Crashes make rough ride of I-95 Three truck accidents seriously injure two, jam traffic for hours

September 01, 1998|By Lisa Respers and Nancy A. Youssef | Lisa Respers and Nancy A. Youssef,SUN STAFF

It was a bad day on Interstate 95 yesterday, as three accidents -- including a fiery crash on the Millard E. Tydings Memorial Bridge -- sent two people to area hospitals with serious injuries and snarled traffic for hours in Harford and Howard counties.

The first occurred about 8: 30 a.m. in North Laurel, when an armored car driven by Alexander Jirau, 35, of Essex went out of control and flipped from the southbound to the northbound side of I-95 at the Route 216 exit.

Jirau said he was on his way to Springfield, Va., to make a pickup when he tried to pass a car and lost control, veered onto the median strip and his vehicle flipped.

"I tried to get around a car," Jirau said from Maryland Shock Trauma Center, where he was listed in serious condition with head and neck injuries. "I would have hit him."

Jirau's passengers, Henry Junior Fagan, 23, and John Patrick Campbell, 28, both of Baltimore, were taken to Laurel Regional Hospital and treated for minor injuries. All four northbound lanes of I-95 were closed for about 20 minutes.

A little more than an hour later, near Havre de Grace, a northbound tractor-trailer driven by Al Moore, 36, of Canada slammed into a disabled 1988 Chevy in the right lane of the bridge linking Harford and Cecil counties.

The driver of the disabled car -- M. Fofana, 28, of Philadelphia -- was in turn struck by her own vehicle.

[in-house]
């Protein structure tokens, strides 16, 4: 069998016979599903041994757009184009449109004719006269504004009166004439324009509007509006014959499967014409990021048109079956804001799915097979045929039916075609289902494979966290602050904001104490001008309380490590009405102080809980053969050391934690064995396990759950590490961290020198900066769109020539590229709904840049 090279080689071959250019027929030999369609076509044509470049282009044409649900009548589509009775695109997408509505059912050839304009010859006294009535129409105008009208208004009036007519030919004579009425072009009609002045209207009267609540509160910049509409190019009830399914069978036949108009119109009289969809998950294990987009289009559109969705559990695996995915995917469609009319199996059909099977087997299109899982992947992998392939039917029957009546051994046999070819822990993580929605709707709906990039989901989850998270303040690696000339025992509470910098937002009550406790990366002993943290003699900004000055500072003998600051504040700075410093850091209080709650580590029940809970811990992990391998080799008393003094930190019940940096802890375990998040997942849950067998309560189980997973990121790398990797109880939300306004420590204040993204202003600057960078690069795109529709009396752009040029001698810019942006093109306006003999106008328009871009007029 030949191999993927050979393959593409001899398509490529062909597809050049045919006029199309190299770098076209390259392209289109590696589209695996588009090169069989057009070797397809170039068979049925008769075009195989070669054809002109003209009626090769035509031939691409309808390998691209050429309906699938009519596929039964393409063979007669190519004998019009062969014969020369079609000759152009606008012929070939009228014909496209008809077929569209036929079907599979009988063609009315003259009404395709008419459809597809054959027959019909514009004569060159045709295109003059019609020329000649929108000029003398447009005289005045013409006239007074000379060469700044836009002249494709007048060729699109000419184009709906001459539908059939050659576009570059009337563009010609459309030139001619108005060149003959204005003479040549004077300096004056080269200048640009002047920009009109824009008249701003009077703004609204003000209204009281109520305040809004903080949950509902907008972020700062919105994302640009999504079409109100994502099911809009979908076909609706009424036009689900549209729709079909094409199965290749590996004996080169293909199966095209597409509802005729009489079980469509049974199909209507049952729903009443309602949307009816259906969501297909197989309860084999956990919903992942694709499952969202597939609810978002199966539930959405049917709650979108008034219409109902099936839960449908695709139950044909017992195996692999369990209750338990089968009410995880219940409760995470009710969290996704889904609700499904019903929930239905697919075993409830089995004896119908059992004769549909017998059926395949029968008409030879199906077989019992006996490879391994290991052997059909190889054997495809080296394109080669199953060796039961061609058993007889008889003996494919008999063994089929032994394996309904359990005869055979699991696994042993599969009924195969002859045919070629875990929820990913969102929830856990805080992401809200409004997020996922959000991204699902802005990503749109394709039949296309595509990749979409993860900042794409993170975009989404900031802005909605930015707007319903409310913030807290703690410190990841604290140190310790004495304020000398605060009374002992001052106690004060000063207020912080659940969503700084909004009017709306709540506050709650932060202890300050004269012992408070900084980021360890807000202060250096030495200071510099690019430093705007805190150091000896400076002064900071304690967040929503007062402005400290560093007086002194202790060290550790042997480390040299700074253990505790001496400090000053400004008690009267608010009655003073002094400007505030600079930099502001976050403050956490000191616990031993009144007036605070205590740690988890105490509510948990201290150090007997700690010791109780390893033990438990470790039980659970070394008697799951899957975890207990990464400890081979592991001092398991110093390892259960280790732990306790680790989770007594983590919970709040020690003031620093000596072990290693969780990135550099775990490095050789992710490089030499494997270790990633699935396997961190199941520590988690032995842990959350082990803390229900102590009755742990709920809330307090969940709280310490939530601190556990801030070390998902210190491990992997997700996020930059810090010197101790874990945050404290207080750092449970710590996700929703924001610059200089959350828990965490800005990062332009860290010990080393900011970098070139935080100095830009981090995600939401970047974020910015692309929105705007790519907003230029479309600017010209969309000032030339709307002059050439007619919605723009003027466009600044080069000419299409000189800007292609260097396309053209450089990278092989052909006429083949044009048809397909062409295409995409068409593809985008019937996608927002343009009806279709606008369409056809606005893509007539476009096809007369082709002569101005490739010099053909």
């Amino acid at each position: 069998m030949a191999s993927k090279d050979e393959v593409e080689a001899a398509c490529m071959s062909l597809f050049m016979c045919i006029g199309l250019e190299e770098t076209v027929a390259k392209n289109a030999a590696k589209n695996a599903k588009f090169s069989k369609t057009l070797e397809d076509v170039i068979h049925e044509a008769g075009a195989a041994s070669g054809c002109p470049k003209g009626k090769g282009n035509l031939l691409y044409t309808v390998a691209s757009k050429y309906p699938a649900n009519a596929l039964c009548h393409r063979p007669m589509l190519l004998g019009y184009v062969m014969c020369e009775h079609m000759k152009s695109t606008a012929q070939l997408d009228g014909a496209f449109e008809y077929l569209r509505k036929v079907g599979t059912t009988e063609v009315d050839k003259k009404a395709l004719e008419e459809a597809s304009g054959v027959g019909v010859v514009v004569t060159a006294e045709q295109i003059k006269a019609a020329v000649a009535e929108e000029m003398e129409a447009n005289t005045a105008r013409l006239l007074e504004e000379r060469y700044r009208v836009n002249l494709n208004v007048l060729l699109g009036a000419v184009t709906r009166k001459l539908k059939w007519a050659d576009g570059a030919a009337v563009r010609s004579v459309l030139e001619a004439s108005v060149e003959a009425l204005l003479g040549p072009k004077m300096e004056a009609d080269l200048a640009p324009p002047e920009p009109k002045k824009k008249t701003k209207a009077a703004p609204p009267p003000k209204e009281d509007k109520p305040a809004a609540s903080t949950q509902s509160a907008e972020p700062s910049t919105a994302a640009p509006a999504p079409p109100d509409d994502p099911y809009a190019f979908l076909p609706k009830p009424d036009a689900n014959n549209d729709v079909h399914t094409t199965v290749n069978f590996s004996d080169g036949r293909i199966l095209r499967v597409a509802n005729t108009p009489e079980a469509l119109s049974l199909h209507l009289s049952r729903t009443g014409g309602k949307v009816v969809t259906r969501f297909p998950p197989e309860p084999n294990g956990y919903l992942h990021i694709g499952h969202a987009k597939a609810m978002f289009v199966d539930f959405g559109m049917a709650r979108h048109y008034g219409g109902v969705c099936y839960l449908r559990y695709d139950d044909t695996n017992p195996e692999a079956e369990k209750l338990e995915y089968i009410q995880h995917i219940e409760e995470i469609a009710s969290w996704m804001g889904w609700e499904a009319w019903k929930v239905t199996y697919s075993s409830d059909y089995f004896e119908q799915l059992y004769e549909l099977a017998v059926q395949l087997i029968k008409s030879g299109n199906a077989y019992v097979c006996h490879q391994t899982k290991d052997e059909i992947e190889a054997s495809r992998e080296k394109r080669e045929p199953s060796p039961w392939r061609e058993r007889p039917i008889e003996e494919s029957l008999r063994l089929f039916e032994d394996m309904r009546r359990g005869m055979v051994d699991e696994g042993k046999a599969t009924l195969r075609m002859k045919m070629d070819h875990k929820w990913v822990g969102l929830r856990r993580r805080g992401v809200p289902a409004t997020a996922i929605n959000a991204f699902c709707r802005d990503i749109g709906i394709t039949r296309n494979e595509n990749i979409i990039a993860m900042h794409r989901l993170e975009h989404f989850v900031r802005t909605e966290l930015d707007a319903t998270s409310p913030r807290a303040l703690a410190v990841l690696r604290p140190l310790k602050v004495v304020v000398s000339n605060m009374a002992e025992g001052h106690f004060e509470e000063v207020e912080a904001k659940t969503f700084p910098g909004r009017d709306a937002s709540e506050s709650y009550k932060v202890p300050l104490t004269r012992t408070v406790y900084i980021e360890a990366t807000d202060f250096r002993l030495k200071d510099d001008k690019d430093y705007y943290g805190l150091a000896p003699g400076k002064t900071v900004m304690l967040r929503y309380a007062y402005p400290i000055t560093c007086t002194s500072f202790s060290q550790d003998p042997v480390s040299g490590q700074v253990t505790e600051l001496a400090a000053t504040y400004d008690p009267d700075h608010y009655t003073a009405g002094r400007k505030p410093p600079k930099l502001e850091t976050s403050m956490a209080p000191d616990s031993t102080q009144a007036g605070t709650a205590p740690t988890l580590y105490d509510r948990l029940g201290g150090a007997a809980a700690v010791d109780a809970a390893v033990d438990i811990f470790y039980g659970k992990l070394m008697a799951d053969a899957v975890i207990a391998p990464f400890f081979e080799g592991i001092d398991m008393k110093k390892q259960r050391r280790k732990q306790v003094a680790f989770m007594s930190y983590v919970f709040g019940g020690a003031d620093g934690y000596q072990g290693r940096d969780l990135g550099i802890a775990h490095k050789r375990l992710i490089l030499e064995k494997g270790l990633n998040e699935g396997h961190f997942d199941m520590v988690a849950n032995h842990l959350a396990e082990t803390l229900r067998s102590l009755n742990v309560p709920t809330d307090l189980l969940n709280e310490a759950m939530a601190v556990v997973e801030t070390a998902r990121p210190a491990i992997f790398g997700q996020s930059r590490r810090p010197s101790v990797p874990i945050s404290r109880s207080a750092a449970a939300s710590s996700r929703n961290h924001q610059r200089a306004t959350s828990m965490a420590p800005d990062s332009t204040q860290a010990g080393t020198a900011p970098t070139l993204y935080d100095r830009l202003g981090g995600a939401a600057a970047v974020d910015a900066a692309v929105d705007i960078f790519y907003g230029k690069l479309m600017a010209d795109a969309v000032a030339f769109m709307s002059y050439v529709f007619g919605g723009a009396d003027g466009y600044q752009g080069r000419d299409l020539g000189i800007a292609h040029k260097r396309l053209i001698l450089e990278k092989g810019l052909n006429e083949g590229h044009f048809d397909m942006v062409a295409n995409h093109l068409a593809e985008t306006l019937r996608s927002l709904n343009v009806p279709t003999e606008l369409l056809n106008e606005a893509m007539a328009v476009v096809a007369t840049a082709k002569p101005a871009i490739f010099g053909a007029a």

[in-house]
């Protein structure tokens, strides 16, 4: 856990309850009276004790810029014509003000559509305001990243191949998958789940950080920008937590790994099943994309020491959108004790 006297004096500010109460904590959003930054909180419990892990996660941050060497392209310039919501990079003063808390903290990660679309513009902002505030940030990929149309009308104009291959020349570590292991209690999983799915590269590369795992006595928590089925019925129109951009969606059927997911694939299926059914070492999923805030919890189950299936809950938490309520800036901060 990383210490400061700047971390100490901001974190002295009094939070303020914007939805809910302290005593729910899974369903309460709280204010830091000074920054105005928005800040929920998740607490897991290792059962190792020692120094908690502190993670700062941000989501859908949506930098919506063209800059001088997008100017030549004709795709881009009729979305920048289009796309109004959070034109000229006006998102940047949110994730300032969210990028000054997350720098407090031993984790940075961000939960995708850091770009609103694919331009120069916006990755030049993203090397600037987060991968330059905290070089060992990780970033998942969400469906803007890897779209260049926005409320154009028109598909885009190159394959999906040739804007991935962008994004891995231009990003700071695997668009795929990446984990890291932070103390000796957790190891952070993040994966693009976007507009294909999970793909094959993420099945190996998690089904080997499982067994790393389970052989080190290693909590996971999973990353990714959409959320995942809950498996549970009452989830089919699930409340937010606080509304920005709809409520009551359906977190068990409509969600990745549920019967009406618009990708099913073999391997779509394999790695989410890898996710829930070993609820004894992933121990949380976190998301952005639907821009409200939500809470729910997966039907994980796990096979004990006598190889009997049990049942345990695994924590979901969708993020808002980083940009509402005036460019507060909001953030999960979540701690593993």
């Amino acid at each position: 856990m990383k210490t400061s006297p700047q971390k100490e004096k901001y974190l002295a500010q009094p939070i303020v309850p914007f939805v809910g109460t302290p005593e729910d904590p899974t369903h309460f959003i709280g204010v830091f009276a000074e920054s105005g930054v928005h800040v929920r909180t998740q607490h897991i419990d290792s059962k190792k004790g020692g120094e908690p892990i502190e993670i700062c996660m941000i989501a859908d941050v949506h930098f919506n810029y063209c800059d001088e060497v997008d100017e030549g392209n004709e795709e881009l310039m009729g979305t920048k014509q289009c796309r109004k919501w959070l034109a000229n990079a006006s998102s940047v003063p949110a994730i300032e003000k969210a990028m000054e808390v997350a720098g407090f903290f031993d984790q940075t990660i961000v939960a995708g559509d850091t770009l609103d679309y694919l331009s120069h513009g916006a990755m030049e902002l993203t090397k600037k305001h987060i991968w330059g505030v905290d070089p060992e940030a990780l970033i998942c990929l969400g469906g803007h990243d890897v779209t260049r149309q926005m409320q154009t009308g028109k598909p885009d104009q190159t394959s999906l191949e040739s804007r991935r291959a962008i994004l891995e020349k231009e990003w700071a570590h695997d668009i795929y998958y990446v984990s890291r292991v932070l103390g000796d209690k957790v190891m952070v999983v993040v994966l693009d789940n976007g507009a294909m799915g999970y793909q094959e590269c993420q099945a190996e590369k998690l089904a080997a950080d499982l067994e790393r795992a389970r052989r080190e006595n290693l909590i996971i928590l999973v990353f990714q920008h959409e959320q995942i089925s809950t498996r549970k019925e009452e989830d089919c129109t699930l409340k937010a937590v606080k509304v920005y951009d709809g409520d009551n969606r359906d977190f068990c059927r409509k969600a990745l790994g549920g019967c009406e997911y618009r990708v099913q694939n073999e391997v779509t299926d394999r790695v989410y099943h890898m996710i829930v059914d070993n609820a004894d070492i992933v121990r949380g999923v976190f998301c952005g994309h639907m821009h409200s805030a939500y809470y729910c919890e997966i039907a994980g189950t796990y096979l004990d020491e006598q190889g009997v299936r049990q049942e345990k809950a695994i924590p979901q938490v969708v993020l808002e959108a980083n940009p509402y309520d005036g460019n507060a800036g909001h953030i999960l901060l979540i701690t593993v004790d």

"The car flipped over and burst into flames," said Tfc. Mike Smart of the Maryland State Police. "The tractor then also caught fire."

Fofana was flown to Shock Trauma after the 9: 54 a.m. crash, and was listed in critical condition with hip and leg injuries last night, police said. Police said Moore, who was hauling paper products, was not seriously injured.

The accident on the bridge shut down northbound lanes of I-95 for about 4 1/2 hours, Smart said. Secondary roads, such as U.S. 40, also were backed up because of traffic being diverted from the scene.

Officials barely had completed cleanup of that crash when a truck carrying medical supplies crashed into a jersey wall along the northbound lane of I-95 near Route 152 near Joppa, farther south in Harford County.

The 2: 10 p.m. crash spilled a small amount of X-ray developer in the road, officials said. Chief James W. Terrell, head of Harford County Emergency Operations, said a container in the truck car- rying radioactive material did not spill.

"What we had spill on the road was largely developing fluid, which consists of mostly water and some acidic components," Terrell said. "The container with the other substance used in X-rays also cracked but did not split open."

The driver, John David Huber, 19, of Aberdeen, was not injured.

Police said the accident shut a northbound section of the highway between White Marsh and Joppa for about two hours as hazardous materials teams cleaned up.

"There was a tremendous backup," Terrell said. "We've had a few accidents in Harford County, and they always seem to tie traffic up."

Pub Date: 9/01/98

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